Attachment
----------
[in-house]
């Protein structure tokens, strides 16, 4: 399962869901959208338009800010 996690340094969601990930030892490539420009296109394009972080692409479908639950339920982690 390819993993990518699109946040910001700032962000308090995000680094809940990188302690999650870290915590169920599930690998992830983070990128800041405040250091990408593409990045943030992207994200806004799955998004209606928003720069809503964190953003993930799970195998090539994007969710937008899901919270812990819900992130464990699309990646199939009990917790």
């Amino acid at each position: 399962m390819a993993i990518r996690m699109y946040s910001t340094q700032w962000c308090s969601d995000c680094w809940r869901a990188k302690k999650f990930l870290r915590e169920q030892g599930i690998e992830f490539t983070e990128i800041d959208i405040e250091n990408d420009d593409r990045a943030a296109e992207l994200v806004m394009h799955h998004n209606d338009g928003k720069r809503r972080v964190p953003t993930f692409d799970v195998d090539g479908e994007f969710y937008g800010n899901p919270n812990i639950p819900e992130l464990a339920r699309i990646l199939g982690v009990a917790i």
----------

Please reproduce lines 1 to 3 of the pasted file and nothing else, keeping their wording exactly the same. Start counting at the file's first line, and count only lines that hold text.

[in-house]
């Protein structure tokens, strides 16, 4: 399962869901959208338009800010 996690340094969601990930030892490539420009296109394009972080692409479908639950339920982690 390819993993990518699109946040910001700032962000308090995000680094809940990188302690999650870290915590169920599930690998992830983070990128800041405040250091990408593409990045943030992207994200806004799955998004209606928003720069809503964190953003993930799970195998090539994007969710937008899901919270812990819900992130464990699309990646199939009990917790």
């Amino acid at each position: 399962m390819a993993i990518r996690m699109y946040s910001t340094q700032w962000c308090s969601d995000c680094w809940r869901a990188k302690k999650f990930l870290r915590e169920q030892g599930i690998e992830f490539t983070e990128i800041d959208i405040e250091n990408d420009d593409r990045a943030a296109e992207l994200v806004m394009h799955h998004n209606d338009g928003k720069r809503r972080v964190p953003t993930f692409d799970v195998d090539g479908e994007f969710y937008g800010n899901p919270n812990i639950p819900e992130l464990a339920r699309i990646l199939g982690v009990a917790i």